Monday, 30 April 2007
Sofia's old buildings
The oldest part of the city (about a century old) is the area enclosed by Konstantin Velichkov blvd. and Skobelev blvd. to the west, Banishora district and Maria Luiza blvd. to the north, Oborishte district to the east and Patriarch Evtimii blvd. to the south. The northern part of the centre is less preserved but is less influenced by the more recent architecural trends (recent here to be understood as the years after the second World War). The old buildings here might not be as lavish as the ones in the south-eastern part of the centre, but yet they still bear the spirit of old times when the capital had no more than 50-100 000 inhabitants and the centre was in fact the whole city.
During World War II Sofia suffered bomb strikes by the US and UK's air forces and many of the architectural masterpieces were completely destroyed. Some of them were rebuilt but lost their glory. Others were replaced by massive grey blocks to house the incoming workforce from all over the country. With the communists coming to power the old way of living was gone, the owners of property had different fate and in 1989 (when comunism fell) it turned out that many of these houses were abandoned and either it was arguable whose property they were, or it wasn't known at all whom they belonged to.
One by one, they were left on their own and to time. Day by day thy've been turning into ruins.
There is a special regulation for protection from dangerous buildings. If they are not within standards, their owners are obliged to apply the necessary repairs. If the owner can't be found, well, then...the building is demolished. There are also cases in which the land under the building is bought by an investor and the building is destroyed, then a new lavish glass-and-concrete monster is erected.
In cases when the threatened building is of cultural importance, the investor is obliged to offer a solution in which it is preserved or the reconstruction plan fits with specific requirements for preserving the outlook of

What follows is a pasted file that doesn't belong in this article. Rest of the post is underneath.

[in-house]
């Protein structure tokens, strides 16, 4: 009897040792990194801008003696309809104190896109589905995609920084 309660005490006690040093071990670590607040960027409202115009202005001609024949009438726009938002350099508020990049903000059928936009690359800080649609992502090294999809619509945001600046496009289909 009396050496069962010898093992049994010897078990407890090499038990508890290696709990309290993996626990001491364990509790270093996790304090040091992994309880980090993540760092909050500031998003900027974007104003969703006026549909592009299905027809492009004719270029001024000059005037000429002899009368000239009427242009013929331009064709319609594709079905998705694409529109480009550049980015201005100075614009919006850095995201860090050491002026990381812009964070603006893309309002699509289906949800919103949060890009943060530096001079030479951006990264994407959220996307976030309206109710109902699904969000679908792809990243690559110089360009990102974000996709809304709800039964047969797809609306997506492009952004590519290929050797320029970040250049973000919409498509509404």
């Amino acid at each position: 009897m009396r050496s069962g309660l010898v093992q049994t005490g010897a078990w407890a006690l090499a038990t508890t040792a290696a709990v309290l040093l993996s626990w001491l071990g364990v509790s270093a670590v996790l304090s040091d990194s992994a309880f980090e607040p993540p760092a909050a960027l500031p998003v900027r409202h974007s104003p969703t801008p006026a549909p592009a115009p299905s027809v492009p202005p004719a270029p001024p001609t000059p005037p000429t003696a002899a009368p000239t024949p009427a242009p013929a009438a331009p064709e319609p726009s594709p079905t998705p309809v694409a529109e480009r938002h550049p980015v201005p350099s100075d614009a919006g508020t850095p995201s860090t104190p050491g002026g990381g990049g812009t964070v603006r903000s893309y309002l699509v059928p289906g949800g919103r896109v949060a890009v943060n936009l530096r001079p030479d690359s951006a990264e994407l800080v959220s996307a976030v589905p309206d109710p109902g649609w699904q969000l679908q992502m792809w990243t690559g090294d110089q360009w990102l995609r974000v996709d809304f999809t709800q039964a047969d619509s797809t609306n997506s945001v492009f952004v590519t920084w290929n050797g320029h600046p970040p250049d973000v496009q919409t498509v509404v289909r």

the old building.
The place on the photos is on Budapest street near the crossing with Dondukov blvd. Considering the area, the ruins might soon be replaced with a new block of flats.
It looks like there has been another house in front of the one painted in brown. I presume that almost all furniture and devices have been taken/stolen beforehand (like it usually happens). The chair was the only thing I noticed to be completely preserved. I guess it's been used by the workers who have demolished the house.
On one of the photos one can see what the shape of the house has been like. It has been very common to attach a structure to the neighbouring one. There secondly built has no separate wall, only some thin coverage over which wallpapers are placed. This makes the second building very unstable, especially in cases when it has suffered major reconstructions and important columns have been removed. A tragic example of what might happen in such cases - here.
The problem comes when there's a combination between cultural importance and danger. Till now the regulations don't prove to be good. Otherwise tragedies wouldn't happen or old buildings wouldn't be demolished and the culturale heritage of our capital - lost. Where's the "exit" ("изход" in Bulgarian, "izhod" with latin letters) of all this?